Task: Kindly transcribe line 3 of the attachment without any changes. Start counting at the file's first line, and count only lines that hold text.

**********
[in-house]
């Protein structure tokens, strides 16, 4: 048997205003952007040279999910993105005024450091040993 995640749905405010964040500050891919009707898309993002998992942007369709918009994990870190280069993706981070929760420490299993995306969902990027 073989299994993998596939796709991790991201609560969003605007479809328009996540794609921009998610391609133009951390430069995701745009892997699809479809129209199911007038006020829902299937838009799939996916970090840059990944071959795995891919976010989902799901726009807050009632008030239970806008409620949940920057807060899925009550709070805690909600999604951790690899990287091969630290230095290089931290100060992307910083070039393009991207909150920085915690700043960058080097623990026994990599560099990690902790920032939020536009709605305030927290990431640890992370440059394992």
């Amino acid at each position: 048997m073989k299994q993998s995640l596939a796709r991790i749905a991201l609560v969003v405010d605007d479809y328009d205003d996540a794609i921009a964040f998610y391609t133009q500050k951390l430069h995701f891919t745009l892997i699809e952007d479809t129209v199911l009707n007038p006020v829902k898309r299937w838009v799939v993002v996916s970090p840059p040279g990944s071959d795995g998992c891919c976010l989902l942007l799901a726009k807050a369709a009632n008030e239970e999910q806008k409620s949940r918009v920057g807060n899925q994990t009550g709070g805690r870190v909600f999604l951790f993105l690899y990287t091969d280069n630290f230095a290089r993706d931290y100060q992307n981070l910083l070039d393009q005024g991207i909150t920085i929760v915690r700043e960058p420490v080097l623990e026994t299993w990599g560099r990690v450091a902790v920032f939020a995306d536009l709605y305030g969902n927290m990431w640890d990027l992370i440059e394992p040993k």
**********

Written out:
């Amino acid at each position: 048997m073989k299994q993998s995640l596939a796709r991790i749905a991201l609560v969003v405010d605007d479809y328009d205003d996540a794609i921009a964040f998610y391609t133009q500050k951390l430069h995701f891919t745009l892997i699809e952007d479809t129209v199911l009707n007038p006020v829902k898309r299937w838009v799939v993002v996916s970090p840059p040279g990944s071959d795995g998992c891919c976010l989902l942007l799901a726009k807050a369709a009632n008030e239970e999910q806008k409620s949940r918009v920057g807060n899925q994990t009550g709070g805690r870190v909600f999604l951790f993105l690899y990287t091969d280069n630290f230095a290089r993706d931290y100060q992307n981070l910083l070039d393009q005024g991207i909150t920085i929760v915690r700043e960058p420490v080097l623990e026994t299993w990599g560099r990690v450091a902790v920032f939020a995306d536009l709605y305030g969902n927290m990431w640890d990027l992370i440059e394992p040993k």